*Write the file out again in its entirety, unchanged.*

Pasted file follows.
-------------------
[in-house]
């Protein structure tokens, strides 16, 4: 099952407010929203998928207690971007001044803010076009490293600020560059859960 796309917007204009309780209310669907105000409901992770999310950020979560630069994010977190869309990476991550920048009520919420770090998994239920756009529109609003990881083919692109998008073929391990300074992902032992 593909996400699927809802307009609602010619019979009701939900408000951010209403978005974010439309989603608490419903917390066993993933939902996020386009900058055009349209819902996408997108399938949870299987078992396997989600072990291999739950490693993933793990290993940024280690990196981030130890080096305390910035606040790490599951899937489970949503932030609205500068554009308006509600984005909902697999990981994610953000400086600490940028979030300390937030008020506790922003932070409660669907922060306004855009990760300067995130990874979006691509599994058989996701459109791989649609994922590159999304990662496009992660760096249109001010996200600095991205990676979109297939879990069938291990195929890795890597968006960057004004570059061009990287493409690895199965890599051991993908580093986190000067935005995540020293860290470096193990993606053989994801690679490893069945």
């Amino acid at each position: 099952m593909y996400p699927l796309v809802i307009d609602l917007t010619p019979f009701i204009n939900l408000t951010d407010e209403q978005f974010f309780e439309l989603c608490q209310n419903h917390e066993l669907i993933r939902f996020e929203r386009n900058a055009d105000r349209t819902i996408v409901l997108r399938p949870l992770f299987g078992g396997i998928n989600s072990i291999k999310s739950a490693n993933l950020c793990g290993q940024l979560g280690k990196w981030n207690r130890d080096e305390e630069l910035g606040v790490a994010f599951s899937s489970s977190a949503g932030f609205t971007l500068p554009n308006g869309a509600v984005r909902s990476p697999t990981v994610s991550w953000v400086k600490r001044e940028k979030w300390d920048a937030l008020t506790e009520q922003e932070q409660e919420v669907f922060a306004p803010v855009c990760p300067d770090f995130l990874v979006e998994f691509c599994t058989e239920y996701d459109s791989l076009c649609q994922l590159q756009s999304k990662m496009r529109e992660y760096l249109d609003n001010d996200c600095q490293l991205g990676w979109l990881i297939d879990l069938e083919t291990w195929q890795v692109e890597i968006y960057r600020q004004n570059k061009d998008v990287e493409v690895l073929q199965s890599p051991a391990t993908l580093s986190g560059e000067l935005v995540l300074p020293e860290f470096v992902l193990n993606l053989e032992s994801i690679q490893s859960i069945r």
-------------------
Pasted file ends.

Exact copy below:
[in-house]
């Protein structure tokens, strides 16, 4: 099952407010929203998928207690971007001044803010076009490293600020560059859960 796309917007204009309780209310669907105000409901992770999310950020979560630069994010977190869309990476991550920048009520919420770090998994239920756009529109609003990881083919692109998008073929391990300074992902032992 593909996400699927809802307009609602010619019979009701939900408000951010209403978005974010439309989603608490419903917390066993993933939902996020386009900058055009349209819902996408997108399938949870299987078992396997989600072990291999739950490693993933793990290993940024280690990196981030130890080096305390910035606040790490599951899937489970949503932030609205500068554009308006509600984005909902697999990981994610953000400086600490940028979030300390937030008020506790922003932070409660669907922060306004855009990760300067995130990874979006691509599994058989996701459109791989649609994922590159999304990662496009992660760096249109001010996200600095991205990676979109297939879990069938291990195929890795890597968006960057004004570059061009990287493409690895199965890599051991993908580093986190000067935005995540020293860290470096193990993606053989994801690679490893069945």
């Amino acid at each position: 099952m593909y996400p699927l796309v809802i307009d609602l917007t010619p019979f009701i204009n939900l408000t951010d407010e209403q978005f974010f309780e439309l989603c608490q209310n419903h917390e066993l669907i993933r939902f996020e929203r386009n900058a055009d105000r349209t819902i996408v409901l997108r399938p949870l992770f299987g078992g396997i998928n989600s072990i291999k999310s739950a490693n993933l950020c793990g290993q940024l979560g280690k990196w981030n207690r130890d080096e305390e630069l910035g606040v790490a994010f599951s899937s489970s977190a949503g932030f609205t971007l500068p554009n308006g869309a509600v984005r909902s990476p697999t990981v994610s991550w953000v400086k600490r001044e940028k979030w300390d920048a937030l008020t506790e009520q922003e932070q409660e919420v669907f922060a306004p803010v855009c990760p300067d770090f995130l990874v979006e998994f691509c599994t058989e239920y996701d459109s791989l076009c649609q994922l590159q756009s999304k990662m496009r529109e992660y760096l249109d609003n001010d996200c600095q490293l991205g990676w979109l990881i297939d879990l069938e083919t291990w195929q890795v692109e890597i968006y960057r600020q004004n570059k061009d998008v990287e493409v690895l073929q199965s890599p051991a391990t993908l580093s986190g560059e000067l935005v995540l300074p020293e860290f470096v992902l193990n993606l053989e032992s994801i690679q490893s859960i069945r």